22. Combes, P., Overman, H. G., Thisse, J., Henderson, V., Mayer, T., Peri, G., & Puga, D. (2004). The spatial distribution of economic activities in the European Union 1. Economic Geography, 4, 1–63. Scholar
  23. Crescenzi, R., & Rodríguez-Pose, A. (2013). R&D, socio-economic conditions, and regional innovation in the U.S. Growth and Change, 44, 287–320. Scholar
  24. David, P. A. (2005). Path dependence in economic processes: Implications for policy analysis in dynamical systems contexts. In K. Dopfer (Ed.), The evolutionary foundations of economics. Cambridge: University Press.Google Scholar
  25. Debarsy, N., Ertur, C., & Lesage, J. P. (2012). Interpreting dynamic space-time panel data models. Statistical Methodology, 9(1–2), 158–171.Google Scholar
  26. Diniz, C. C. (1994). Polygonized development in Brazil: neither decentralization nor continued polarization. International Journal of Urban and Regional Research, 18(2), 293–314.Google Scholar
  27. Duranton, G., & Puga, D. (2004). Micro-foundations of urban agglomeration economies. In: Henderson, J. V., Thisse, J-F., Handbook of regional and urban economics. Amsterdan: North-Holland, 1. Ed., vol. 4, p. 2063–2117.Google Scholar
  28. Elhorst, J. P. (2010). Applied spatial econometrics: raising the bar. Spatial Economic Analysis, 5(1), 9–28.Google Scholar
  29. Elhorst, J. P. (2014). Spatial econometrics: from cross-sectional data to spatial panels. Berlin: Springer.Google Scholar
  30. Feenstra, R. C. (1998). Integration of trade and disintegration of production in the global economy. The Journal of Economic Perspectives, 12(4), 31–50.Google Scholar
  31. Feldman, M. P. (1993). An examination of the geography of innovation. Industrial and Corporate Change, 2(3), 417–437.Google Scholar
  32. Feldman, M. P., & Florida, R. (1994). The geographic sources of innovation: technological infrastructure and product innovation in the United States. Annals of the Association of American Geographers, 84(2), 210–229.Google Scholar
  33. Feldman, M. P., & Kogler, D. F. (2010). Stylized facts in the geography of innovation. In B. H. Hall & N. Rosenberg (Eds.), Handbook of economics of innovation. Amsterdam: North Holland.Google Scholar
  34. Fitjar, R. D., & Rodríguez-Pose, A. (2017). Nothing is in the air. Growth and Change, 48(1), 22–39.Google Scholar
  35. Flores, M., Villarreal, A., & Flores, S. (2017). Spatial co-location patterns of aerospace industry firms in Mexico. Applied Spatial Analysis and Policy, 10(2), 233–251.Google Scholar
  36. Foray, D. (2015). Smart specialisation: opportunities and challenges for regional innovation policy. Abingdon: Routledge/Regional Studies Association.Google Scholar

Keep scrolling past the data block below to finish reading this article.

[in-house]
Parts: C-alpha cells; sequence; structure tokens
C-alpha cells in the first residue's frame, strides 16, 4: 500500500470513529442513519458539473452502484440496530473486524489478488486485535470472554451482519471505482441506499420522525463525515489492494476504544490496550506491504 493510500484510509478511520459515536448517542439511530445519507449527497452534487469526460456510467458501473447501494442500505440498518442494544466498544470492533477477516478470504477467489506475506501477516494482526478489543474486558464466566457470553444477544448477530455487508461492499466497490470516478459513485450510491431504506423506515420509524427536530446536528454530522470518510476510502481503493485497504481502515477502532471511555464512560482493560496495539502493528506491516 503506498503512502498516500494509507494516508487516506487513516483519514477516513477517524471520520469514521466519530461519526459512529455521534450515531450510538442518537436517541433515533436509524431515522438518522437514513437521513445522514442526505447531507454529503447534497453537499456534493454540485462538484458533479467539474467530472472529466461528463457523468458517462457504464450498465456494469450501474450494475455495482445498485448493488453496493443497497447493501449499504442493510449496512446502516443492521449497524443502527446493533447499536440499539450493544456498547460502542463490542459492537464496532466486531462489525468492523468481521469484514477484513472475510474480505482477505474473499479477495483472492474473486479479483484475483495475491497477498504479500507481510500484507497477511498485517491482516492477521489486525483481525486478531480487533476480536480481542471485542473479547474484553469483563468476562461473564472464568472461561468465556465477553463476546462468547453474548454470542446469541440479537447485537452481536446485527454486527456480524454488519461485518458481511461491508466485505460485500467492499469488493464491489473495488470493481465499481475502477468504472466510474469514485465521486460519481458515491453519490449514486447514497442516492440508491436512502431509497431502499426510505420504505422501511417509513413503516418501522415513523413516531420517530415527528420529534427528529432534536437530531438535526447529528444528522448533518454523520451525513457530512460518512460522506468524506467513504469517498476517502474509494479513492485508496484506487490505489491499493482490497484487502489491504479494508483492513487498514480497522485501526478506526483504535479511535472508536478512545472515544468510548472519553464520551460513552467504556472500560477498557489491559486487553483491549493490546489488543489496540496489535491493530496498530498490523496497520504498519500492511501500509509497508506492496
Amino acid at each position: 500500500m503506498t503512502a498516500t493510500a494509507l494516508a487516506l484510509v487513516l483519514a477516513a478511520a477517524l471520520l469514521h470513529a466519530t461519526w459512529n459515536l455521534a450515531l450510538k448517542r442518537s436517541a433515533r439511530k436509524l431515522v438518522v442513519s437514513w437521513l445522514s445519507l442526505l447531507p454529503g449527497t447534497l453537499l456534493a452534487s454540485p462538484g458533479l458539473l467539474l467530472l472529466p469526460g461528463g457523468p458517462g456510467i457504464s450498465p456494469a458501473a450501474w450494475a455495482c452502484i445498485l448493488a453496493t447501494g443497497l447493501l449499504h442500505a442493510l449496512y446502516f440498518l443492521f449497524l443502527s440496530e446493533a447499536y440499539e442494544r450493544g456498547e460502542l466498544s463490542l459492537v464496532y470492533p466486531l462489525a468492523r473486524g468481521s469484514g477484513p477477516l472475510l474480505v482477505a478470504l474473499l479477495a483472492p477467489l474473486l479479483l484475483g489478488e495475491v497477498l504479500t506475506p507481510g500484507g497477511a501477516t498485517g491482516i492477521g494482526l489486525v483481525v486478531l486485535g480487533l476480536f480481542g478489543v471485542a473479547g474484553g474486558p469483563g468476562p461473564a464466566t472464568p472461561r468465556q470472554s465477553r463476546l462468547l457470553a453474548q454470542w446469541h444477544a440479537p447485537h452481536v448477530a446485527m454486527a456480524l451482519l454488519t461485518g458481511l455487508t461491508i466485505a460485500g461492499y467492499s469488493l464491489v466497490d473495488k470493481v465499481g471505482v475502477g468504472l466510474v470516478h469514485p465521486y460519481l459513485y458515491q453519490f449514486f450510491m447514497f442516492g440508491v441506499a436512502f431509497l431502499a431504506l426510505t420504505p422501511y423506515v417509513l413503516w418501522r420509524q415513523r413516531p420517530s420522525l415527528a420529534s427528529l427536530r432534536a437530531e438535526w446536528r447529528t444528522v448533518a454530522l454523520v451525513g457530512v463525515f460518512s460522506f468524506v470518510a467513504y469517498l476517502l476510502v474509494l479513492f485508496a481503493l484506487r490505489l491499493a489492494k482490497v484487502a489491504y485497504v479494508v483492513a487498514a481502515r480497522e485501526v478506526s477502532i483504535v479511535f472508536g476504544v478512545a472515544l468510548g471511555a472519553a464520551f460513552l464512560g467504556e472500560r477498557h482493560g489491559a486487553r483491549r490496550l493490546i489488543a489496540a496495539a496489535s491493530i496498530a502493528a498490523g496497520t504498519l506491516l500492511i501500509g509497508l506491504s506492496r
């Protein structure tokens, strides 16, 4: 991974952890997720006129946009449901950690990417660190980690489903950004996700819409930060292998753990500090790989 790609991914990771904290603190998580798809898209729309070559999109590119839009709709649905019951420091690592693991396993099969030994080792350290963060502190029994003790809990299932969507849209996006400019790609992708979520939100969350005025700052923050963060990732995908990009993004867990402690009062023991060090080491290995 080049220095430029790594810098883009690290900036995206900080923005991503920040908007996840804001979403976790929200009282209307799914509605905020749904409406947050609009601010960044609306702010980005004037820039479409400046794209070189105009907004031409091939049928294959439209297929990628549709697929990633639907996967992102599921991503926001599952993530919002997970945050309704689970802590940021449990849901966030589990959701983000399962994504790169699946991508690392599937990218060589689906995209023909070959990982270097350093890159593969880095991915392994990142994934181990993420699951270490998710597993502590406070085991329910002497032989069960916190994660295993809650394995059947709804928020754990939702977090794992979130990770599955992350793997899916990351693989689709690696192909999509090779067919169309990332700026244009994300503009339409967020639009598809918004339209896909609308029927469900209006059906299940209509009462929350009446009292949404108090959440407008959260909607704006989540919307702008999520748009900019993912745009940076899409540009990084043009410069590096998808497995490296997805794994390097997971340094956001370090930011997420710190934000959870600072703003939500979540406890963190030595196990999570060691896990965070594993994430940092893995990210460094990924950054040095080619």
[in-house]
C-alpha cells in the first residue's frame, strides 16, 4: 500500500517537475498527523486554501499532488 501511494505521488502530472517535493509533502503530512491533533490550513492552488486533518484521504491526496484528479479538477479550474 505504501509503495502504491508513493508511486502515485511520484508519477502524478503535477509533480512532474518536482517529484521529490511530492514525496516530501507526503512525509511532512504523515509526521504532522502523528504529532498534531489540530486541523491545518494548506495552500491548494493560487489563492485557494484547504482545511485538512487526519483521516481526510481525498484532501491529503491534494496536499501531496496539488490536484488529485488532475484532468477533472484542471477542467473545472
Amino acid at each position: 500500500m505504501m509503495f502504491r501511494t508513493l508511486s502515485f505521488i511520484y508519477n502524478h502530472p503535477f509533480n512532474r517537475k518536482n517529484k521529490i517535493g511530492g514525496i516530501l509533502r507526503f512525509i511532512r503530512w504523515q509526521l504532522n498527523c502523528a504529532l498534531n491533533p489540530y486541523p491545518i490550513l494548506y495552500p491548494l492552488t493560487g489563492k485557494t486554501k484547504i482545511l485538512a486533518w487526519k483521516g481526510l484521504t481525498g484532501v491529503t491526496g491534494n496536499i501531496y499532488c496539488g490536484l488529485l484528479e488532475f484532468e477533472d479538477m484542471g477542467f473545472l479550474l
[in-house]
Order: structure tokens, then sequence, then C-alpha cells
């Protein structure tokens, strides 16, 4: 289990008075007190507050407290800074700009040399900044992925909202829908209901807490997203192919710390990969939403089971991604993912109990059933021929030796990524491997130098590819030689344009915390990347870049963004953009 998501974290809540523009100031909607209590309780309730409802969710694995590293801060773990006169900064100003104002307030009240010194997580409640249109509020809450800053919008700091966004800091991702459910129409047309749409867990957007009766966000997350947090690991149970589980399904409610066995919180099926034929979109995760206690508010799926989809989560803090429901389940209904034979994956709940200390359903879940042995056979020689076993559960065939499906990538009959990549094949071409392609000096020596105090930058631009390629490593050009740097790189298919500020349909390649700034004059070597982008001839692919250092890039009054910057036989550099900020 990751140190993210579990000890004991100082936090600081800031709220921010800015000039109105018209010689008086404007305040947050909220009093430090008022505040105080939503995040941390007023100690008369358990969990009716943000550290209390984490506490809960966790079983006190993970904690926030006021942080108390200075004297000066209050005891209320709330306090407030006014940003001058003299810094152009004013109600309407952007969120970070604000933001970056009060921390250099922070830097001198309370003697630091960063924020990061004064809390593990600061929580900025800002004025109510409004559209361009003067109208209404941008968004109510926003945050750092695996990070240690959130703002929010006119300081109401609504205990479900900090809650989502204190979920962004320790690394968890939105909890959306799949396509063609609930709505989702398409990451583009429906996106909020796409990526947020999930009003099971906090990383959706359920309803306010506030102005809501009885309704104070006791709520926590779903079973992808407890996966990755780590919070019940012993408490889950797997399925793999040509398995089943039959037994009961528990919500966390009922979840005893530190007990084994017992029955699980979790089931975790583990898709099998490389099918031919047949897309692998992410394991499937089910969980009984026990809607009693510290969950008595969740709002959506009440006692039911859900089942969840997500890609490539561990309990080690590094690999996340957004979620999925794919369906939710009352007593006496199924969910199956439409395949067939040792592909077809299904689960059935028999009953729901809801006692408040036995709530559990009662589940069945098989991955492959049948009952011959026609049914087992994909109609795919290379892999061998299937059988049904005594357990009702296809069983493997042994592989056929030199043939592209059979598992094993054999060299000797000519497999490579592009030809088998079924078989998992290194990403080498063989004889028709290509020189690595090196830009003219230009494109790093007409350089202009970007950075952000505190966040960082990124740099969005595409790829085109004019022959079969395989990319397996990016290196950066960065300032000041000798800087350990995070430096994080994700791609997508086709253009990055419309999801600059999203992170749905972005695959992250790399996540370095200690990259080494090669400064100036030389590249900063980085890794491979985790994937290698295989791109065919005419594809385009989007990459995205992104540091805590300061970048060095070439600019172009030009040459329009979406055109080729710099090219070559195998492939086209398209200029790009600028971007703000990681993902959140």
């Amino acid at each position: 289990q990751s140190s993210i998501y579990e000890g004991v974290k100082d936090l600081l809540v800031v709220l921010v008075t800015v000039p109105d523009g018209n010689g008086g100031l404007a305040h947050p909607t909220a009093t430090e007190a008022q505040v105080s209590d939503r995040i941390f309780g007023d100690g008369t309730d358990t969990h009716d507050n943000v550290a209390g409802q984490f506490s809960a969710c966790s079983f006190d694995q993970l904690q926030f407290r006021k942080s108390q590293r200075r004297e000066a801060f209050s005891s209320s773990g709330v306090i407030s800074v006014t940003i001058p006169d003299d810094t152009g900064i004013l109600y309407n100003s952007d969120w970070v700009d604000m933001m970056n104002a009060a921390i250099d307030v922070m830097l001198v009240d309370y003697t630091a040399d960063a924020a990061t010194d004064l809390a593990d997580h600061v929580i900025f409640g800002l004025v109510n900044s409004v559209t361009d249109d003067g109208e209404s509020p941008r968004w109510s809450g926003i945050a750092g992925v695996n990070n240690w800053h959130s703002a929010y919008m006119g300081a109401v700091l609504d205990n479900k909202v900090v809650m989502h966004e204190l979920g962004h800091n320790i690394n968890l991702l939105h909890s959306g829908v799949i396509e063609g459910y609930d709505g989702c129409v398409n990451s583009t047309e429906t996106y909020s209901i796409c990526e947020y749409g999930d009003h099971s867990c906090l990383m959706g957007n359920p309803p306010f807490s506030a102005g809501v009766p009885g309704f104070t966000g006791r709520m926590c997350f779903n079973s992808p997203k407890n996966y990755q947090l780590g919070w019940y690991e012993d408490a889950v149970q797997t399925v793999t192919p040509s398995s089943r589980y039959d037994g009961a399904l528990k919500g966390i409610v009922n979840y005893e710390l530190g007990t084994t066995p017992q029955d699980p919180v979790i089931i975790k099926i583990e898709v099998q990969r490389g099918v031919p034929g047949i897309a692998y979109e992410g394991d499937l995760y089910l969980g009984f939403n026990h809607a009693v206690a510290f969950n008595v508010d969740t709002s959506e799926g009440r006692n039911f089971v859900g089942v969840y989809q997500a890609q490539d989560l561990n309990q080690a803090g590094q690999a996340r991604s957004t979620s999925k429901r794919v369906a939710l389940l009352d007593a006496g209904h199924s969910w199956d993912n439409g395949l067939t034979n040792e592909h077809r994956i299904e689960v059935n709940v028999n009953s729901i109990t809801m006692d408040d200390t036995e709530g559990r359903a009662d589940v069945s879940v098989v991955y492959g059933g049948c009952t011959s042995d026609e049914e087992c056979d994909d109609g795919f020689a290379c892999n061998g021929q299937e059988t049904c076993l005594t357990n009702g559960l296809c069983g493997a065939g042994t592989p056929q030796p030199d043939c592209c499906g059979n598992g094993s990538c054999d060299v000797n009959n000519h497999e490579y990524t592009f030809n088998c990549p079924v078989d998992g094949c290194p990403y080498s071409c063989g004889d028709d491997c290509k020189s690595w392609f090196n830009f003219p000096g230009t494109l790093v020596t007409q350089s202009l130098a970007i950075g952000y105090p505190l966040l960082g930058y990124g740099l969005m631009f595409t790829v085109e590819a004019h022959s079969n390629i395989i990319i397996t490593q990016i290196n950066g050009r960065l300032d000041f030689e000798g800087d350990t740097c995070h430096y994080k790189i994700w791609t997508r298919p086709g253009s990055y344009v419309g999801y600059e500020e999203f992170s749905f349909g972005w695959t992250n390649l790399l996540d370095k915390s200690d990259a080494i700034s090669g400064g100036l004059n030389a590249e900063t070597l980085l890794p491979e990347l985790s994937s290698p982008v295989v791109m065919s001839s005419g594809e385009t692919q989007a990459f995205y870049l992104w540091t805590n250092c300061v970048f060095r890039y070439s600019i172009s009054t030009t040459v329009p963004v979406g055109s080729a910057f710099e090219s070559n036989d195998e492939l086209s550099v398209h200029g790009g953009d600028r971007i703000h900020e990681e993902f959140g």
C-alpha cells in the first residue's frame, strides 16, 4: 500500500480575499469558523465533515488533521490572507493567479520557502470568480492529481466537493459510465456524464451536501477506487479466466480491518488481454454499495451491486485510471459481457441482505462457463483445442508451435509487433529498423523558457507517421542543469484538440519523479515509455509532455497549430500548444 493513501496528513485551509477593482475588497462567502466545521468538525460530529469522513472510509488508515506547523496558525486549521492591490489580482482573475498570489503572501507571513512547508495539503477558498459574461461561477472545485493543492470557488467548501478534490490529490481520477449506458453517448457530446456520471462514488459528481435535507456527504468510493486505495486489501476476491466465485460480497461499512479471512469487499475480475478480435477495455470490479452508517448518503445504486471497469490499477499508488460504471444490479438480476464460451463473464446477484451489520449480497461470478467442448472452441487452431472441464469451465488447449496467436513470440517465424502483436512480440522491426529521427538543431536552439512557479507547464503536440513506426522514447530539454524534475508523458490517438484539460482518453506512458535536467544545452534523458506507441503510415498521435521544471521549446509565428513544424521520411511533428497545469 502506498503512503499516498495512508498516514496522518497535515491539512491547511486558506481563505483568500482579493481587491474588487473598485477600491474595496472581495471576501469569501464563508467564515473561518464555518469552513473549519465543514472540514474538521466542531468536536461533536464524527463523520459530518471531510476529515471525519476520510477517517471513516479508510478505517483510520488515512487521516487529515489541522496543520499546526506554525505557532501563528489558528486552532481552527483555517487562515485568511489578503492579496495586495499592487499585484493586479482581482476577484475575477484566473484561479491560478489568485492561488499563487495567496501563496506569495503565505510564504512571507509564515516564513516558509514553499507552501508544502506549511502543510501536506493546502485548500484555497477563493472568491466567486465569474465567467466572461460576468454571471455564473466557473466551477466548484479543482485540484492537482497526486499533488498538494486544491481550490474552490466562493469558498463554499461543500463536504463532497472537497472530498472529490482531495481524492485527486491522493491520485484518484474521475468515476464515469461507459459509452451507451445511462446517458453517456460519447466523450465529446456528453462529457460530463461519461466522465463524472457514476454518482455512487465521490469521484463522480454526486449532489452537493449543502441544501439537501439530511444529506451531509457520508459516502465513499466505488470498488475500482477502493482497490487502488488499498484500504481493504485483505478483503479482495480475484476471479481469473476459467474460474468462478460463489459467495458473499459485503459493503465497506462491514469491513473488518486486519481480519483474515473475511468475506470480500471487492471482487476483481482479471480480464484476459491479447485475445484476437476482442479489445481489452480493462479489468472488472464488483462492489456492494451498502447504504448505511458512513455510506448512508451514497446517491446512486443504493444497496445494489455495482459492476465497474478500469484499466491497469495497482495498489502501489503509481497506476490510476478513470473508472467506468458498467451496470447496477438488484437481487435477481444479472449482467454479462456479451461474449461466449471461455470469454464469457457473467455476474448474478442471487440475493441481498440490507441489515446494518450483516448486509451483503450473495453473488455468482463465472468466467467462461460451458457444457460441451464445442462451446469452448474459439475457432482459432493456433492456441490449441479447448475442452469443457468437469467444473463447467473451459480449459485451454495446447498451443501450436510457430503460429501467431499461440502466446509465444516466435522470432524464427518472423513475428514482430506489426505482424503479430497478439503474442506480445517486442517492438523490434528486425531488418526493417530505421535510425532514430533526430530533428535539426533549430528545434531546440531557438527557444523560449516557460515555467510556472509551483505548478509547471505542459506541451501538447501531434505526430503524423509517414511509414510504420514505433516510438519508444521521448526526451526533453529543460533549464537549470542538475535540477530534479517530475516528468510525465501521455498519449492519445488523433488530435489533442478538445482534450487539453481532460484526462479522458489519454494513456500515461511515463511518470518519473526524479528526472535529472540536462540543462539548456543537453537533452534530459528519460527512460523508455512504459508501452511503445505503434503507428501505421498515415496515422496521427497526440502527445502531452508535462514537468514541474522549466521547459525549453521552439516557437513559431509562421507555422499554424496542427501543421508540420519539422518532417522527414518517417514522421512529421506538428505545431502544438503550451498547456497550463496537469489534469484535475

37. Foray, D., David, P., & Hall, B. (2009). Smart specialisation: the concept. Knowledge Economists Policy Brief, 9, 1–5.Google Scholar
  38. Fritsch, M., & Slavtchev, V. (2008). Determinants of the efficiency of regional innovation systems. Regional Studies, 45(7), 905–918.Google Scholar
  39. Garcia, R., Araujo, V., Mascarini, S., Santos, E. G., & Costa, A. (2015). Looking at both sides: how specific characteristics of academic research groups and firms affect the geographical distance of university–industry linkages. Regional Studies, Regional Science, 2(1), 518–534.Google Scholar
  40. Glaeser, E. L., Kallal, H. D., Scheinkman, J. A., & Shleifer, A. (1992). Growth in Cities. Journal of Political Economy 100, 1126–1152.Google Scholar
  41. Gonçalves, E., & Almeida, E. S. (2009). Innovation and spatial knowledge spillovers: evidence from Brazilian patent data. Regional Studies, 43(4), 513–528.Google Scholar
  42. Greene, W. H. (2008). The econometric approach to efficiency analysis. In H. O. Fried, C. A. Lovell, & S. Schmidt (Eds.), The measurement of productive efficiency and productivity growth. Oxford University Press.Google Scholar
  43. Greunz, L. (2003). Geographically and technologically mediated knowledge spillovers between European regions. The Annals of Regional Science, 37(4), 657–680.Google Scholar
  44. Griliches, Z. (1979). Issues in assessing the contribution of research and development to productivity growth. The Bell Journal of Economics, 10(1), 92–16.Google Scholar
  45. Guo, B., & Guo, J. J. (2011). Patterns of technological learning within the knowledge systems of industrial clusters in emerging economies: evidence from China. Technovation, 31(2), 87–104.Google Scholar
  46. Hall, B. H., Mairesse, J., & Mohnen, P. (2010). Measuring the returns to R&D. In B. H. Hall & N. Rosenberg (Eds.), Handbook of economics of innovation. Amsterdam: North Holland.Google Scholar
  47. Hassink, R. (2005). How to unlock regional economies from path dependency? From learning region to learning cluster. European Planning Studies, 13(4), 521–535.Google Scholar
  48. Hu, T. S., Lin, C. Y., & Chang, S. L. (2005). Technology-based regional development strategies and the emergence of technological communities: a case study of HSIP, Taiwan. Technovation, 25(4), 367–380.Google Scholar
  49. Huber, F. (2011). Do clusters really matter for innovation practices in information technology? Questioning the significance of technological knowledge spillovers. Journal of Economic Geography, 12(1), 107–126.Google Scholar
  50. Iammarino, S., & McCann, P. (2006). Structure and evolution of industrial clusters: transactions, technology and knowledge spillovers. Research Policy, 35, 1018–1036.Google Scholar
  51. Jacobs, J. (1969). The economy of cities. New York: Random House.Google Scholar
  52. Jaffe, A., Trajtenberg, M., & Henderson, R. (1993). Geographic localization of knowledge spillovers as evidenced by patent citations. The Quarterly Journal of Economics, 108(3), 577–598.Google Scholar
  53. Koo, J. (2005). Agglomeration and spillovers in a simultaneous framework. The Annals of Regional Science, 39, 35–47.Google Scholar